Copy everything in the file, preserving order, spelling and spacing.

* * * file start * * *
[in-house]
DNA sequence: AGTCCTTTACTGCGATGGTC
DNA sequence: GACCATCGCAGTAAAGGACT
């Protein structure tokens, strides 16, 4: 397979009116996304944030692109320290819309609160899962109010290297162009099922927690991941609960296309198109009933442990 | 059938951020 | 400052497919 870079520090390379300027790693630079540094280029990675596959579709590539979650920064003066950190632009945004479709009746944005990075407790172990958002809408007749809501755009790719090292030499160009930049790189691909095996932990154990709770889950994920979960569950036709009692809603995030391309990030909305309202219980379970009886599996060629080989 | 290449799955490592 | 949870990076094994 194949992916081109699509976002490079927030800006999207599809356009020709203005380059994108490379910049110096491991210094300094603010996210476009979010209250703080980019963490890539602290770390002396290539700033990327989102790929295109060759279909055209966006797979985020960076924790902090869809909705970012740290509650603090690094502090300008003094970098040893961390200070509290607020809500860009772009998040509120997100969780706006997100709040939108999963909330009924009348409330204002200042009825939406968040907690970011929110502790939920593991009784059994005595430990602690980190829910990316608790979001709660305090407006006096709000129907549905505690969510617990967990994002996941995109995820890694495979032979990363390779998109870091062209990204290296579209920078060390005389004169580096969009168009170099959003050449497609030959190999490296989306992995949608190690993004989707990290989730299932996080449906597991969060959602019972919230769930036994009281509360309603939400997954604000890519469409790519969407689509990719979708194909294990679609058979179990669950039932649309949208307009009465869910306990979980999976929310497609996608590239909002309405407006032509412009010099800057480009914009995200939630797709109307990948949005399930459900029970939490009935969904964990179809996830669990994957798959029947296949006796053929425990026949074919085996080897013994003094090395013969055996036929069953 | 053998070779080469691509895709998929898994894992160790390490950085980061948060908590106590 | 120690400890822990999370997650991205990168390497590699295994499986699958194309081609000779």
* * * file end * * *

[in-house]
DNA sequence: AGTCCTTTACTGCGATGGTC
DNA sequence: GACCATCGCAGTAAAGGACT
């Protein structure tokens, strides 16, 4: 397979009116996304944030692109320290819309609160899962109010290297162009099922927690991941609960296309198109009933442990 | 059938951020 | 400052497919 870079520090390379300027790693630079540094280029990675596959579709590539979650920064003066950190632009945004479709009746944005990075407790172990958002809408007749809501755009790719090292030499160009930049790189691909095996932990154990709770889950994920979960569950036709009692809603995030391309990030909305309202219980379970009886599996060629080989 | 290449799955490592 | 949870990076094994 194949992916081109699509976002490079927030800006999207599809356009020709203005380059994108490379910049110096491991210094300094603010996210476009979010209250703080980019963490890539602290770390002396290539700033990327989102790929295109060759279909055209966006797979985020960076924790902090869809909705970012740290509650603090690094502090300008003094970098040893961390200070509290607020809500860009772009998040509120997100969780706006997100709040939108999963909330009924009348409330204002200042009825939406968040907690970011929110502790939920593991009784059994005595430990602690980190829910990316608790979001709660305090407006006096709000129907549905505690969510617990967990994002996941995109995820890694495979032979990363390779998109870091062209990204290296579209920078060390005389004169580096969009168009170099959003050449497609030959190999490296989306992995949608190690993004989707990290989730299932996080449906597991969060959602019972919230769930036994009281509360309603939400997954604000890519469409790519969407689509990719979708194909294990679609058979179990669950039932649309949208307009009465869910306990979980999976929310497609996608590239909002309405407006032509412009010099800057480009914009995200939630797709109307990948949005399930459900029970939490009935969904964990179809996830669990994957798959029947296949006796053929425990026949074919085996080897013994003094090395013969055996036929069953 | 053998070779080469691509895709998929898994894992160790390490950085980061948060908590106590 | 120690400890822990999370997650991205990168390497590699295994499986699958194309081609000779």